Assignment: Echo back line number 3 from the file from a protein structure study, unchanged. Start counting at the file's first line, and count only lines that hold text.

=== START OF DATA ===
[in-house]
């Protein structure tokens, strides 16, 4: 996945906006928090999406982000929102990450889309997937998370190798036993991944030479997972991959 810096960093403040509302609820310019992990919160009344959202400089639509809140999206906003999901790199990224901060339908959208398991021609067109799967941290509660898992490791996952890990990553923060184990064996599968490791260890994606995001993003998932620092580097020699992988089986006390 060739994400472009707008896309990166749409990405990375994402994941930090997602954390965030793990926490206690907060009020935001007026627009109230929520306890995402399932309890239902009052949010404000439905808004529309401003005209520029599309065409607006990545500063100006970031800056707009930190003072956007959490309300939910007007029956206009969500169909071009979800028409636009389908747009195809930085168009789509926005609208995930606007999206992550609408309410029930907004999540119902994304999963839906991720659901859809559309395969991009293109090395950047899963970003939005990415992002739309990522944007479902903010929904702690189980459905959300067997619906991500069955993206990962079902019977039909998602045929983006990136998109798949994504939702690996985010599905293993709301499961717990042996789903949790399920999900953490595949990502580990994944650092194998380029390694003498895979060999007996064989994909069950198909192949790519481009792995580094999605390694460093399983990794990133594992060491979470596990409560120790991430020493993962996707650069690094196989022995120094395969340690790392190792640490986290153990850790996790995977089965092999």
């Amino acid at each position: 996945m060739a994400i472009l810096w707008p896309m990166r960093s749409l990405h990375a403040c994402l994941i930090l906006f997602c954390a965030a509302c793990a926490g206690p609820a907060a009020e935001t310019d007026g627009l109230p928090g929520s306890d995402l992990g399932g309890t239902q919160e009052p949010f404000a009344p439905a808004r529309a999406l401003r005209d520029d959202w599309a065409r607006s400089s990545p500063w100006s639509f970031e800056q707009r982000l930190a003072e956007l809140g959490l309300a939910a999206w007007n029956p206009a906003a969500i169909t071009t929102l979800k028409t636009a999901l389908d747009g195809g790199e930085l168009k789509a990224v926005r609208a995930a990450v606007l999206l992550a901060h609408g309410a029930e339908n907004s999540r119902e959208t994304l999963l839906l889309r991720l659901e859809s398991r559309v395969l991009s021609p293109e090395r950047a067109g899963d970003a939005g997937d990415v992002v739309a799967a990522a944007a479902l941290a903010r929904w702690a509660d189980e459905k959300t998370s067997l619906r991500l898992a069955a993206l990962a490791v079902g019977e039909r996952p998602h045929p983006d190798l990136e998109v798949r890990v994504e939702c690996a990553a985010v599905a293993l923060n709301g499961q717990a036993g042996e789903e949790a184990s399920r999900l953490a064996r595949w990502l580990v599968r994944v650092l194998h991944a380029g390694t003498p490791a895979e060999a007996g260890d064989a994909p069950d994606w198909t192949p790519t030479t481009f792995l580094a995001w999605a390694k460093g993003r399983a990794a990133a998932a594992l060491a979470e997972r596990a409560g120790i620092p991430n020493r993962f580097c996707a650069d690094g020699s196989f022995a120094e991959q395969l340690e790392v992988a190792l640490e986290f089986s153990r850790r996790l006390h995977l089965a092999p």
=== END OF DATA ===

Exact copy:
């Amino acid at each position: 996945m060739a994400i472009l810096w707008p896309m990166r960093s749409l990405h990375a403040c994402l994941i930090l906006f997602c954390a965030a509302c793990a926490g206690p609820a907060a009020e935001t310019d007026g627009l109230p928090g929520s306890d995402l992990g399932g309890t239902q919160e009052p949010f404000a009344p439905a808004r529309a999406l401003r005209d520029d959202w599309a065409r607006s400089s990545p500063w100006s639509f970031e800056q707009r982000l930190a003072e956007l809140g959490l309300a939910a999206w007007n029956p206009a906003a969500i169909t071009t929102l979800k028409t636009a999901l389908d747009g195809g790199e930085l168009k789509a990224v926005r609208a995930a990450v606007l999206l992550a901060h609408g309410a029930e339908n907004s999540r119902e959208t994304l999963l839906l889309r991720l659901e859809s398991r559309v395969l991009s021609p293109e090395r950047a067109g899963d970003a939005g997937d990415v992002v739309a799967a990522a944007a479902l941290a903010r929904w702690a509660d189980e459905k959300t998370s067997l619906r991500l898992a069955a993206l990962a490791v079902g019977e039909r996952p998602h045929p983006d190798l990136e998109v798949r890990v994504e939702c690996a990553a985010v599905a293993l923060n709301g499961q717990a036993g042996e789903e949790a184990s399920r999900l953490a064996r595949w990502l580990v599968r994944v650092l194998h991944a380029g390694t003498p490791a895979e060999a007996g260890d064989a994909p069950d994606w198909t192949p790519t030479t481009f792995l580094a995001w999605a390694k460093g993003r399983a990794a990133a998932a594992l060491a979470e997972r596990a409560g120790i620092p991430n020493r993962f580097c996707a650069d690094g020699s196989f022995a120094e991959q395969l340690e790392v992988a190792l640490e986290f089986s153990r850790r996790l006390h995977l089965a092999p």